Iranian president taps second Buenos Aires Jewish center bombing suspect for senior administration role
Mohsen Rezaei, who will serve as vice president for economic affairs, is wanted by Interpol for his role in the 1994 bombing of the AMIA Jewish center
Scott Peterson/Getty Images
Less than a month into his administration, Iranian President Ebrahim Raisi is filling top government positions with hardliners, including two men wanted by Interpol for their roles in the 1994 bombing of the AMIA Jewish center in Argentina.
On Wednesday, Raisi appointed former Iranian Revolutionary Guard Corps leader Mohsen Rezaei to serve as his vice president for economic affairs, according to a state news agency. Rezaei ran against Raisi in the presidential election earlier this year.
Rezaei’s appointment comes days after Raisi named Ahmad Vahidi to be interior minister. Both men are wanted for their roles in the attack on the Argentine Israelite Mutual Association that killed 85 people and injured hundreds more. Rezaei has called the allegations a “sheer lie.”
The attack was carried out by a Lebanese suicide bomber tied to Hezbollah, the Iranian-backed terror group, and investigators in Argentina and the United States determined that high-level Iranian government officials had planned and ordered the attack. Rezaei and Vahidi are two of six Iranians sought through Interpol red notices issued in 2007.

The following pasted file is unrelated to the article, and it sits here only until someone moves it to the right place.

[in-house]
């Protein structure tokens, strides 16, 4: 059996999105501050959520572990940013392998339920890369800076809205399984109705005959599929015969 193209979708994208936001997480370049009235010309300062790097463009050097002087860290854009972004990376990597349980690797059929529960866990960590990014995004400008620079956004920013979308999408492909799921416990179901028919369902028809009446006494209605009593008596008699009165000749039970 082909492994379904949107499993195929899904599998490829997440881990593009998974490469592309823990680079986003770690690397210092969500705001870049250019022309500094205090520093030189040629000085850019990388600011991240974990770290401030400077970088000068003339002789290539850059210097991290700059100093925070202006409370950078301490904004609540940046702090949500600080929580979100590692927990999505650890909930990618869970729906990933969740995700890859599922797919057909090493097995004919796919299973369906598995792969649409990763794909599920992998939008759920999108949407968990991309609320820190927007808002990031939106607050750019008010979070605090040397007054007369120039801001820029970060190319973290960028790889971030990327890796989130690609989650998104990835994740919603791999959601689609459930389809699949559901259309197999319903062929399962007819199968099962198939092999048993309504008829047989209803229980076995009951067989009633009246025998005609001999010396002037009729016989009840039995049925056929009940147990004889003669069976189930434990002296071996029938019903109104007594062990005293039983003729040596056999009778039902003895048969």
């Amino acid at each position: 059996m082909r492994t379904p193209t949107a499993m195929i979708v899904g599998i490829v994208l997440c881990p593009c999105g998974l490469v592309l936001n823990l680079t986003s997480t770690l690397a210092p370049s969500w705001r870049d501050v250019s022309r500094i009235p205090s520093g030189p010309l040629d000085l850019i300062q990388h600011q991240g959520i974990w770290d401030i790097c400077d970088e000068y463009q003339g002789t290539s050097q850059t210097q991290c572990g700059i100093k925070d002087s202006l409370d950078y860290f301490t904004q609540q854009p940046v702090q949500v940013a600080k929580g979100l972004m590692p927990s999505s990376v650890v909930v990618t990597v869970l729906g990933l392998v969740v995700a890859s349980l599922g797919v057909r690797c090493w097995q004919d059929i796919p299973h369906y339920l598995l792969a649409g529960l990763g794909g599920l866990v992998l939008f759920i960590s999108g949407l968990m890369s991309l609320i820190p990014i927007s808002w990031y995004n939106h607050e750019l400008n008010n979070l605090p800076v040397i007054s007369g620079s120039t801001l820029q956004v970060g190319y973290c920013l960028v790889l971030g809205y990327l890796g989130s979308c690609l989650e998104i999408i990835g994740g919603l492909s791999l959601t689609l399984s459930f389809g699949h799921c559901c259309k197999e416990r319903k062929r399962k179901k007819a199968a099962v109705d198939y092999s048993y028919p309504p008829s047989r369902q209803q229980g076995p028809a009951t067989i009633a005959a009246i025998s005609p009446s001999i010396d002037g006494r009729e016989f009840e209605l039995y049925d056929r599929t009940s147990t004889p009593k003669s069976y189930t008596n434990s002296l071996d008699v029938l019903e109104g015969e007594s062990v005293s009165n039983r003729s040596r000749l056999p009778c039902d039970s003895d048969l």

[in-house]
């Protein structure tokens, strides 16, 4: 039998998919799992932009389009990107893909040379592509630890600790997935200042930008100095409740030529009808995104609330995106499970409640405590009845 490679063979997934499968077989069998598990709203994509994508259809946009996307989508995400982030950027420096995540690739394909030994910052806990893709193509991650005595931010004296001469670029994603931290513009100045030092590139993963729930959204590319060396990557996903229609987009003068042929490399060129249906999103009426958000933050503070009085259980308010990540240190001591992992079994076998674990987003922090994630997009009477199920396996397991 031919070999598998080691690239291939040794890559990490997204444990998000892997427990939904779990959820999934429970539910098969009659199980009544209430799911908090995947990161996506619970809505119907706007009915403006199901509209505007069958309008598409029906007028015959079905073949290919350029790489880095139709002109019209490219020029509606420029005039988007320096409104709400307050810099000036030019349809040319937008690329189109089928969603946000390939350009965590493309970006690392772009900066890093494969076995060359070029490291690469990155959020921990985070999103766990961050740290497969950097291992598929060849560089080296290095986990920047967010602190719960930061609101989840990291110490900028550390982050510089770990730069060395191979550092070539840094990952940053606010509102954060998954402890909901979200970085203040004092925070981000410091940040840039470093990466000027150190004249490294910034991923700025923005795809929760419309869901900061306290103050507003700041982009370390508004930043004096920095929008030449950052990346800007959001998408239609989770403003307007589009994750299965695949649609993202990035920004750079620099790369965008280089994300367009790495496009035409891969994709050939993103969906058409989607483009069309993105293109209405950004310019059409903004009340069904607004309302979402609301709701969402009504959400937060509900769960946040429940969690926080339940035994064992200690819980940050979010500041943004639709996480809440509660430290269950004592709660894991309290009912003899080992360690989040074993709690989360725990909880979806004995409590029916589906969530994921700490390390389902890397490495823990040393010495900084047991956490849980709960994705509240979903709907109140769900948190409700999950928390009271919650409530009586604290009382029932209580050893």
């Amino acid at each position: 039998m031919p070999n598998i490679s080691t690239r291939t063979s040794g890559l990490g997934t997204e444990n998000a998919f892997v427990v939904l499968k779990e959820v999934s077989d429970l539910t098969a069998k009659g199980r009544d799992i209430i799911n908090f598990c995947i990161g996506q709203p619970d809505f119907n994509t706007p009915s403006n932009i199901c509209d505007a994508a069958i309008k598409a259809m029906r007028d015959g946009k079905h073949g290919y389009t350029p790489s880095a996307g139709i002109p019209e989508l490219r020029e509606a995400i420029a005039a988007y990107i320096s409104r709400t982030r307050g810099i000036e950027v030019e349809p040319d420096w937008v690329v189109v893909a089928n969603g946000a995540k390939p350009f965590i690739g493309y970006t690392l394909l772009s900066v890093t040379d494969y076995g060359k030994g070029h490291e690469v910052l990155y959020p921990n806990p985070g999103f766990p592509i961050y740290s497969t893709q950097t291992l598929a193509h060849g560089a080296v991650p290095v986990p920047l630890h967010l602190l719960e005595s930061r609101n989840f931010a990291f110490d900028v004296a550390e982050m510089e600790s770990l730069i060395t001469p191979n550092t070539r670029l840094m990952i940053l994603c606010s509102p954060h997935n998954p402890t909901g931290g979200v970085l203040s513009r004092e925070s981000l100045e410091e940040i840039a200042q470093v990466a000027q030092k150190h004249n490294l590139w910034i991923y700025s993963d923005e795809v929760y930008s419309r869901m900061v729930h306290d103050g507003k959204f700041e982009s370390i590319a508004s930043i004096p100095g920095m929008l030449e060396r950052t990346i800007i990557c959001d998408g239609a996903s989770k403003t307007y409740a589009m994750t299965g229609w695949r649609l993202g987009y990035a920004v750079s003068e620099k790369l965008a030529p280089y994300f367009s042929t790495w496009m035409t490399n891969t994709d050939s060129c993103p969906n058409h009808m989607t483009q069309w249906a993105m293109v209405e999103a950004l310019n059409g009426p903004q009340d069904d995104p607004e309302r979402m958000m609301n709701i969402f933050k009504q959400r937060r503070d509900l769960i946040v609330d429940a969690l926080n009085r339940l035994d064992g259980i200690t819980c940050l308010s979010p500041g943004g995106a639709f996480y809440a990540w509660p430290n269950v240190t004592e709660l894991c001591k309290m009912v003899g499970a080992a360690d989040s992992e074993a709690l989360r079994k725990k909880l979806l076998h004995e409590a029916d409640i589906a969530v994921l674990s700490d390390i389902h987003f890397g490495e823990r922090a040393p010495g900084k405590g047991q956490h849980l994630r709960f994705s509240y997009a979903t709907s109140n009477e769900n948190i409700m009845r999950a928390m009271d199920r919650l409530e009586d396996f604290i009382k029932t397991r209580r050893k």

“There’s tremendous evidence [against them],” said Matthew Levitt, a former FBI investigator and deputy assistant secretary for intelligence and analysis at the Treasury Department who is now the Fromer-Wexler Fellow at The Washington Institute for Near East Policy. “As for their participation in this regime, it is sickening but not surprising.”
Both Rezaei and Vahidi have held senior roles with the Iranian Revolutionary Guard Corps. The AMIA bombing took place during the 17 years that Rezaei led the IRGC. Vahidi was the head of IRGC’s international arm, the Quds Force, during the time of the attack.
“The Islamic Republic’s cabinet is shaping up to be a who’s who of men more known for the terrorism and wanted lists they are on than for their concern for the Iranian population,” said Toby Dershowitz, senior vice president for government relations and strategy at the Foundation for Defense of Democracies.
No suspects have been tried for the AMIA attack, and the investigation was criticized from the beginning for alleged coverups. Prosecutor Alberto Nisman was killed in 2015, a day before he was scheduled to present evidence that then-President Cristina Fernández de Kirchner had orchestrated an effort to cover up Iran’s involvement in the bombing to protect a trade agreement with Tehran.
“We left Argentina just after the bombing, mostly because we had a feeling that there was no political will to bring those responsible to justice,” Rabbi Mario Karpuj, who moved to Chile with his wife and daughter soon after the bombing, told Jewish Insider. “This is exactly the outcome of just that reality. Because we didn’t have any justice, governments feel free to just put these people there.”